Codex Washingtonianus

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Uncial 032
New Testament manuscript
Painted cover of the Codex Washingtonianus, depicting the evangelists Luke and Mark (7th century)
Painted cover of the Codex Washingtonianus, depicting the evangelists Luke and Mark (7th century)
NameWashingtonianus (Freer Gospel)
Datec. 300–500
FoundEgypt (purchased by Charles Lang Freer)
Now atFreer Gallery of Art
Size187 leaves; 20.75 x 13.75 cm
Typeeclectic text-type
Noteunique insertion following Mark 16:14

Codex Washingtonianus, Codex Washingtonensis or Codex Freerianus, designated by W or 032 (in the Gregory-Aland numbering of New Testament manuscripts), ε014 (in the von Soden numbering of New Testament manuscripts), also called the Washington Manuscript of the Gospels, The Freer Gospel and The Freer Codex, is a Greek uncial manuscript of the four Gospels, written on parchment. Using the study of comparative writing styles (palaeography), it has been dated to the 4th or 5th century.[1]: 113  The manuscript has some gaps.

The manuscript was among a collection of manuscripts bought by American industrialist Charles Lang Freer at the start of the 20th century, and first published by biblical scholar Henry A. Sanders.[2]

It has been described as one of the "more important majuscule manuscripts discovered during the 20th century",[3]: 80  and "a highly valuable manuscript."[4] In the Gospel of Mark, it shares several distinctive readings with the early 3rd century papyrus, the Chester Beatty codex of the Gospels and Acts.[5]: 63–66 

It is considered to be the third oldest Gospel parchment codex in the world.[6]: 36 


The manuscript is a codex (precursor to the modern book), containing most of the text of the four Gospels written on 187 parchment leaves (sized 20.5–21 cm by 13-14.5 cm), with painted wooden covers.[4] John 1:1-5:11 is a replacement of a presumably damaged folio, and dates to around the 7th century. Mark 15:13-38 and John 14:26-16:7 are lacking.[3]: 80  The text is written in one column per page, 30 lines per page.[1] The letters are written in a small, slightly sloping uncial hand, using dark-brown ink.[6]: 37  The words are written continuously without separation. Accents (used to indicate voiced pitch changes) are absent, and the rough breathing mark (utilised to designate vowel emphasis) is written very rarely. There are numerous corrections made by the original scribe and a few corrections dating to the late 5th or 6th century. The copyist has been described as "generally a careful worker", who produced "extremely few nonsense readings" and had very few "other indicators of careless copying."[5]: 68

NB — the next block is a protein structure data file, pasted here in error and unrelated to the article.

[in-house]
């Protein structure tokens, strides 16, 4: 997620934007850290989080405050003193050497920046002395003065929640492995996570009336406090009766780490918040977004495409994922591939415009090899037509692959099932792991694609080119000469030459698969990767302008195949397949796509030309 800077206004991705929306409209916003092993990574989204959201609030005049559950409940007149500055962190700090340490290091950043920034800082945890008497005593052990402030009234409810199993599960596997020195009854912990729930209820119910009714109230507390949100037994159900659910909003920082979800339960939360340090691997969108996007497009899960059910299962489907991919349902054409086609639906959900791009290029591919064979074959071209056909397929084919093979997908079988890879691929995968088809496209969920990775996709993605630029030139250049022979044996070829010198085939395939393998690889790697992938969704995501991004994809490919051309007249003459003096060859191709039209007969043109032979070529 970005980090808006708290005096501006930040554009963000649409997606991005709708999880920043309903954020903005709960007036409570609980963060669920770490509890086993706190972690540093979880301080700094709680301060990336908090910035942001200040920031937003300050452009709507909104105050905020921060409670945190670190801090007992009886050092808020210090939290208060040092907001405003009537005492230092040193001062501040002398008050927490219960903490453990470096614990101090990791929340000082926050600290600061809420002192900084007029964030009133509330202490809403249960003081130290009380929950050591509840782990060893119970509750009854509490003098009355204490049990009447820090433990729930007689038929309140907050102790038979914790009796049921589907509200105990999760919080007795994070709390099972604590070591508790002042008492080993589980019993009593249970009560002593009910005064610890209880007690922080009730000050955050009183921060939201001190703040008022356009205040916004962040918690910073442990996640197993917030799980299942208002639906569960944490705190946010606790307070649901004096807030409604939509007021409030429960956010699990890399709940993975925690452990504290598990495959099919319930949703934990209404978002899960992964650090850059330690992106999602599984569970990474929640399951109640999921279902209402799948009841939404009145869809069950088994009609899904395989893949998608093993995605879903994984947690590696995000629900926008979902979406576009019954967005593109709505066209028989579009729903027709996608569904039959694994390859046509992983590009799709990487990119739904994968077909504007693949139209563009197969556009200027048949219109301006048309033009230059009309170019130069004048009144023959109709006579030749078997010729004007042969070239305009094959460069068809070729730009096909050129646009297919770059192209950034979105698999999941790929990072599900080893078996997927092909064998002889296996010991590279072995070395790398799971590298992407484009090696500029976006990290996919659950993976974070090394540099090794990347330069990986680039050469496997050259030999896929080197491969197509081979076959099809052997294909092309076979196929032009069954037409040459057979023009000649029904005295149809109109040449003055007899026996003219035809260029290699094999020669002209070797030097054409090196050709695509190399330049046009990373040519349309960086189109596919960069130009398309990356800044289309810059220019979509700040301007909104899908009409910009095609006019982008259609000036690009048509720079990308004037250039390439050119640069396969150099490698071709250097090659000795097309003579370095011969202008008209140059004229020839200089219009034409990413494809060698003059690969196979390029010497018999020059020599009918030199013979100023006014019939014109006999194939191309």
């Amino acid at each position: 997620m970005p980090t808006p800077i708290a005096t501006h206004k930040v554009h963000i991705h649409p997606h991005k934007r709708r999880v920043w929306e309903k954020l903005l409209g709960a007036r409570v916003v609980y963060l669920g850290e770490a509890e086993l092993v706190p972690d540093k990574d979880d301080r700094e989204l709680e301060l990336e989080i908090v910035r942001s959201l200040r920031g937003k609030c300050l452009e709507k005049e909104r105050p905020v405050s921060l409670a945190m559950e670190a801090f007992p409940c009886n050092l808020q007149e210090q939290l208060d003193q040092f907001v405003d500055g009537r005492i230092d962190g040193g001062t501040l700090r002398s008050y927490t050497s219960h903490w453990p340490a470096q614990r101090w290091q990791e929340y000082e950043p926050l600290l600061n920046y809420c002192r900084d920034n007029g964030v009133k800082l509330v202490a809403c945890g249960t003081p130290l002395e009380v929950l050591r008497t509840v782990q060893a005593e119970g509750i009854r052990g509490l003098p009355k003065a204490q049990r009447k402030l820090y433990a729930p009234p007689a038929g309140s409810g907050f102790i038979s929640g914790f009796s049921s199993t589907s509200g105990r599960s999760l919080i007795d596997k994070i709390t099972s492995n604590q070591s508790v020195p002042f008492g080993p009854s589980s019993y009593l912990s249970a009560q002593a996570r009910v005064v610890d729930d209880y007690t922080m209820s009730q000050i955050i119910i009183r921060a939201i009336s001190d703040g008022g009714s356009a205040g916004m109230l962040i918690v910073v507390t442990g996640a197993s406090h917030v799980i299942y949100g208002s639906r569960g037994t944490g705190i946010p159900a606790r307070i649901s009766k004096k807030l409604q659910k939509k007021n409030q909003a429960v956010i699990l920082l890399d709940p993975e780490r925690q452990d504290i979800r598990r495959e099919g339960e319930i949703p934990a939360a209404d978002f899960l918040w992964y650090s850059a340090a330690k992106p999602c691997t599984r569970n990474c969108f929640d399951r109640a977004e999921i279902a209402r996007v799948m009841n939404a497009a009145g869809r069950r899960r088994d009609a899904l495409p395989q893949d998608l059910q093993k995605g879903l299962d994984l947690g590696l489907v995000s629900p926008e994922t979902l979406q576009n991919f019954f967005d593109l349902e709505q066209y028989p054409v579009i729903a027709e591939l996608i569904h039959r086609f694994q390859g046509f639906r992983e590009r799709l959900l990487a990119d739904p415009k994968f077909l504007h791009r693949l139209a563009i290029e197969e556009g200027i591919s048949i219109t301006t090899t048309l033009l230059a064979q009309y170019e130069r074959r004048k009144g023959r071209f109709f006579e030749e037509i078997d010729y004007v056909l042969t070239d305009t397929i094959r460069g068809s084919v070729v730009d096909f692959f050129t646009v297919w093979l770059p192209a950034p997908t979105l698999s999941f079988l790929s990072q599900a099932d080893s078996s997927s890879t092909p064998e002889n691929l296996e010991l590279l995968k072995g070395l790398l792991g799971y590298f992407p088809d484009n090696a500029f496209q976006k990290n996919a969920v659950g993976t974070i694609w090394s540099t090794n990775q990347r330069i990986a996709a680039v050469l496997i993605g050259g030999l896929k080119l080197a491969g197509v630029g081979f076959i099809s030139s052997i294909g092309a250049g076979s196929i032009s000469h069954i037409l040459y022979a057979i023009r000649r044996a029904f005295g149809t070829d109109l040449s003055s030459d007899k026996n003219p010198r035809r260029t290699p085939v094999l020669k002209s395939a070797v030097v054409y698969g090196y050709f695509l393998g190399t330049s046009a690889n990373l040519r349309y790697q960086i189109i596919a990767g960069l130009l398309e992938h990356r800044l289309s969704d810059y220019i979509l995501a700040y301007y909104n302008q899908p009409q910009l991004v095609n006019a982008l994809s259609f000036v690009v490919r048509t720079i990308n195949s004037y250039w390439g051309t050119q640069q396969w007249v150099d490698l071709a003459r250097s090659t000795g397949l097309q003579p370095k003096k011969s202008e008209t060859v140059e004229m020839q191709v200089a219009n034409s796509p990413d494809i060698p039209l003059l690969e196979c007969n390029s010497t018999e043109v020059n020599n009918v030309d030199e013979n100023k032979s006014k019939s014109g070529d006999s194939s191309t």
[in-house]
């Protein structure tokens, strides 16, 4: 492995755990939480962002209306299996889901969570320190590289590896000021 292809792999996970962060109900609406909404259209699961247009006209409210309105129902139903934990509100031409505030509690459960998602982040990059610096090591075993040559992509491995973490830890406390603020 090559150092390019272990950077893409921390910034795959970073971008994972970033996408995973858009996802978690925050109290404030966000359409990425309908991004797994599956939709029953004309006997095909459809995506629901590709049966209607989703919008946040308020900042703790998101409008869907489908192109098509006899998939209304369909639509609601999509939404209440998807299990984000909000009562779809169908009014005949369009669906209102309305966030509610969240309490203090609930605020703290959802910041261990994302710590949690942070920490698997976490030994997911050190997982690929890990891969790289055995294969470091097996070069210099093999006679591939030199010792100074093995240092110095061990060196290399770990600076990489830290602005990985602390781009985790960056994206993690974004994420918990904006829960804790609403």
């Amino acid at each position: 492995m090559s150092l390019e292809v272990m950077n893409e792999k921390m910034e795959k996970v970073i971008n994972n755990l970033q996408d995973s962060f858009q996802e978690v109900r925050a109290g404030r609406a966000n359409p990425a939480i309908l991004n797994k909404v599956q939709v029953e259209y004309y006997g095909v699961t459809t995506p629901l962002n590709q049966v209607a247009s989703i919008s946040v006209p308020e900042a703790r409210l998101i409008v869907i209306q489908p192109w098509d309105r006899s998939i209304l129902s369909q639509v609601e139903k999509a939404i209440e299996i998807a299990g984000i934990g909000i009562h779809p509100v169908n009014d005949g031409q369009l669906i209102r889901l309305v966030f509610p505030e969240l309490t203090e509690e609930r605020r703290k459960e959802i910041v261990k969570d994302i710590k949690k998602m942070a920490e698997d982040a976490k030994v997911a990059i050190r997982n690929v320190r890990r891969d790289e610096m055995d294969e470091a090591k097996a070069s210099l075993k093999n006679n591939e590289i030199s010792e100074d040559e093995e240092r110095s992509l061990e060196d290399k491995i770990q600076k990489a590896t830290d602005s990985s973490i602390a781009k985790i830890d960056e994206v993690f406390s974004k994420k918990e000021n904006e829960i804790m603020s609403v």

Like in Codex Bezae (D), the Gospels follow in the Western order: Matthew, John, Luke, Mark.[3]: 80 

The following nomina sacra (special names/words considered sacred in Christianity, abbreviated usually with the first and last letter, and notified with an overline) are employed throughout the manuscript (the following list is for nominative case (subject) forms): ΘΣ (θεος / God); ΚΣ (κυριος / Lord); ΧΡΣ (χριστος / Christ/Messiah); ΙΣ (Ιησους / Jesus); ΠΝΑ (πνευμα / spirit); ΑΝΟΣ (ανθρωπος / man); ΠΗΡ (πατηρ / father); ΜΗΡ (μητηρ / mother); ΥΣ (υιος / son); ΔΑΔ, (Δαυιδ / David; ΔΔ once); ΙΗΛ (Ισραηλ / Israel; ΙΣΡΛ once).[7]: VI 

Text of the Codex[edit]

The codex is a "consistently cited witness of the first order" in the critical apparatus of the Novum Testamentum Graece (a critical edition of the Greek New Testament).[8]: 58*  Due to different sections of the text displaying affinities with multiple text-types, the codex has been hypothesised to have been copied from several different manuscripts, possibly pieced together from manuscripts which survived the persecution of Christians by the Emperor Diocletian.[3]: 80–81  The text-types are groups of different New Testament manuscripts which share specific or generally related readings, which then differ from each other group, and thus the conflicting readings can separate out the groups. These are then used to determine the original text as published; there are three main groups with names: Alexandrian, Western, and Byzantine.[3]: 205–230  The text-types of the different sections are as follows:

  • Matthew 1–28; Luke 8:13–24:53 – Byzantine text-type;
  • Mark 1:1–5:30 – Western text-type, similar to old-Latin Versions;
  • Mark 5:31 – 16:20 – Supposedly Caesarean text-type, nearest to 𝔓45;
  • Luke 1:1 – 8:12, and John 5:12 – 21:25 – Alexandrian text-type;
  • John 1:1 – 5:11 – mixed with some Alexandrian and Western readings. This text was added in the 7th century, probably for replacement of damaged text.[3]: 80 

The Caesarean text-type mentioned above (initially identified by biblical scholar Burnett Hillman Streeter) has been contested by several text-critics, such as Kurt and Barbara Aland.[1]: 55–56  Kurt Aland placed the codex in Category III of his New Testament manuscript classification system.[1]: 113  Category III manuscripts are described as having "a small but not a negligible proportion of early readings, with a considerable encroachment of [Byzantine] readings, and significant readings from other sources as yet unidentified."[1]: 335 

Matthew 16:2b–3 is present and not marked as doubtful or spurious. Luke 22:43-44, John 5:4 and the Pericope de adultera are not present in the manuscript. It lacks Matthew 5:21–22 (like Minuscule 33),[8]: 8  and Luke 19:25 (as D, 69, some lectionaries, and other manuscripts).[9]: 290 [8]: 223